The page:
Jonathan Hickman and Valerio Schiti push readers ahead eight months in time in “New Avengers” #24, showing the results of Namor’s decision to throw in with some of the skeeviest cats in the 616 to stop the incursions from wiping them from existence. Throughout the story, Hickman presents the consequences of this action (as if there were any other way this could have gone). It’s a tale that wants to feel important, but hinges on a plot move that, in terms of characterization and storytelling, was precarious at best.
Namor has approached Doom for help after realizing that he has wrangled the cosmic equivalent of rabid pit bulls to stop the other Earths from destroying their own. After being coldly and flatly rejected by the monarch of Latveria, readers see the alternate space death squad in action, slaying the X-Men of an alternate reality with no mercy and all sadism. Meanwhile, in the now-fallen city of Wakanda, both Black Panthers attempt to steal anti-matter bombs in the hopes of defending themselves after the world has turned their backs on the city. Oh, and Doom has a surprise of his own in the basement because he’s Doom and why wouldn’t he be trying to figure out this problem as well?
The main drag here is that, much like every story set in the future, we’re surrounded by nothing but rubble and despair. Hickman paints a bad portrait of death and destruction with very little hope to be gleaned on the horizon. What, then, is the point of the journey if the reader knows that everything is a downward spiral moving forward? It’s a trope that is getting dangerously close to overuse for both of the big two right now.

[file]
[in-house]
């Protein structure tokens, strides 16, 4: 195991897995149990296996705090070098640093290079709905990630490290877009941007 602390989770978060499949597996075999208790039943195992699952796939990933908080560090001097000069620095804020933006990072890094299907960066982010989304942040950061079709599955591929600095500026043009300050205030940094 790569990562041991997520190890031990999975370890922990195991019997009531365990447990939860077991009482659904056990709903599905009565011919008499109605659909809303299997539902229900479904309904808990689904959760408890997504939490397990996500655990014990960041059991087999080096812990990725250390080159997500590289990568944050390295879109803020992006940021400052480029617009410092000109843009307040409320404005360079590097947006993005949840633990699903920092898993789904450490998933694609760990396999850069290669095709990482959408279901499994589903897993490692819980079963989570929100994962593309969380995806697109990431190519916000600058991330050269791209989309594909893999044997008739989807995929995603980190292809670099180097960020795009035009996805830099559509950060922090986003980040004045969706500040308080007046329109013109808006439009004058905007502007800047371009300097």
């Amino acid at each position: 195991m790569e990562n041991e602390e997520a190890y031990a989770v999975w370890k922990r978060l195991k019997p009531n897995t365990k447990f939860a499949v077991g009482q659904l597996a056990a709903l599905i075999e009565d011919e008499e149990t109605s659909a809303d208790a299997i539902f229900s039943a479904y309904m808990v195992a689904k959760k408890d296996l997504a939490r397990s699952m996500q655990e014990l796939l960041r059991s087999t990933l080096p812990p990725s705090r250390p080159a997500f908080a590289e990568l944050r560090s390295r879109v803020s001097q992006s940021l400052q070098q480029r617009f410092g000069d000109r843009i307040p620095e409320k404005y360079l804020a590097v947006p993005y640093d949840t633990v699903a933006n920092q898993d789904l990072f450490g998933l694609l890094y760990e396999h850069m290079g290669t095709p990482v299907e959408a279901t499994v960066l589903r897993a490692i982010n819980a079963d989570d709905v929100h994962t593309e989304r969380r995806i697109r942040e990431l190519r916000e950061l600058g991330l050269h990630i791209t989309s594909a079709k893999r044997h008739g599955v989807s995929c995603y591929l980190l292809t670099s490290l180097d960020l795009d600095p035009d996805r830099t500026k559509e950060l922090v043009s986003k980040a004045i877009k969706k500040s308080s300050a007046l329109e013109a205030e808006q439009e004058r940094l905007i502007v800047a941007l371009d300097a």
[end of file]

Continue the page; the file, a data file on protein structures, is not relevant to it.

For as wildly out of character as it feels for Namor to throw in with Thanos, a guy that once literally murdered him, Hickman’s Doom is almost terrifyingly on point. His views on the world around him and how he fits in it are great soliloquizing and his reveal at the end is exactly the type of thing Doom would do to keep what is his. Thanos has two lines in the book and they are goosebump-inducing. At this point Hickman may have created so much pseudo-science that Marvel could publish a coffee table dictionary of the terms and ideas. While interesting, they were distracting from the emotional engagement between the characters in the story.
Valerio Schiti provides gorgeous interiors and shows why Marvel have bumped him up the art ladder so quickly. His characters emote and move fluidly and his page layouts are playful and dynamic. He gets emotional mileage out of closeups of Doom’s face mask, which is impressive. Schiti also squeezes in humor on the fringes when he can, like Kristoff at the dinner table in the opening scene, or The Thinker’s face when Doom reminds him who is boss at the end. The action scenes are well-rendered too; Shuri’s last scene in the book is a true badass moment.
It’s an interesting concept to jump ahead this way, but it’s like looking in to an 8 ball and being told you’re going to be a screw up and that can’t be changed. No matter what happens next, we know where it’s going, and that’s no place good. Sometimes skipping ahead can leave the reader with less than what he or she had prior to reading. If you’re in the market for another future full of tragedy, then this will be your cup of gloomy tea. If not then know that the next eight months worth of New Avengers stories are just leading to heartbreak.